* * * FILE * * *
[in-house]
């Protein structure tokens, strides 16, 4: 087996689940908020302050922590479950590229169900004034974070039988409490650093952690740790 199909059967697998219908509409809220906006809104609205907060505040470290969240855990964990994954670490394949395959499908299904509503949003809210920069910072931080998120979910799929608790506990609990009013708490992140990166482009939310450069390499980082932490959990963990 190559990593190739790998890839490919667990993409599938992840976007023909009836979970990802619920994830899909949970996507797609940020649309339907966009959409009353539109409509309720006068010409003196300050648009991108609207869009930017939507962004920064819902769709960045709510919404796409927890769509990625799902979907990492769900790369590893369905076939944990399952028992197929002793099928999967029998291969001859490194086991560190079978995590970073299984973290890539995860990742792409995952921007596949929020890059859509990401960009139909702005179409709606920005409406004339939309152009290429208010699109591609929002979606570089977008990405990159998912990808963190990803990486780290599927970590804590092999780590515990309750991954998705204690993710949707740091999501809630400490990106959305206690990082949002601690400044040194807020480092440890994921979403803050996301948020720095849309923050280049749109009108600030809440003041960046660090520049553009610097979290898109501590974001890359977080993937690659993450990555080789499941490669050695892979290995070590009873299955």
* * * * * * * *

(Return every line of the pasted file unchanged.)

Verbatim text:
[in-house]
């Protein structure tokens, strides 16, 4: 087996689940908020302050922590479950590229169900004034974070039988409490650093952690740790 199909059967697998219908509409809220906006809104609205907060505040470290969240855990964990994954670490394949395959499908299904509503949003809210920069910072931080998120979910799929608790506990609990009013708490992140990166482009939310450069390499980082932490959990963990 190559990593190739790998890839490919667990993409599938992840976007023909009836979970990802619920994830899909949970996507797609940020649309339907966009959409009353539109409509309720006068010409003196300050648009991108609207869009930017939507962004920064819902769709960045709510919404796409927890769509990625799902979907990492769900790369590893369905076939944990399952028992197929002793099928999967029998291969001859490194086991560190079978995590970073299984973290890539995860990742792409995952921007596949929020890059859509990401960009139909702005179409709606920005409406004339939309152009290429208010699109591609929002979606570089977008990405990159998912990808963190990803990486780290599927970590804590092999780590515990309750991954998705204690993710949707740091999501809630400490990106959305206690990082949002601690400044040194807020480092440890994921979403803050996301948020720095849309923050280049749109009108600030809440003041960046660090520049553009610097979290898109501590974001890359977080993937690659993450990555080789499941490669050695892979290995070590009873299955």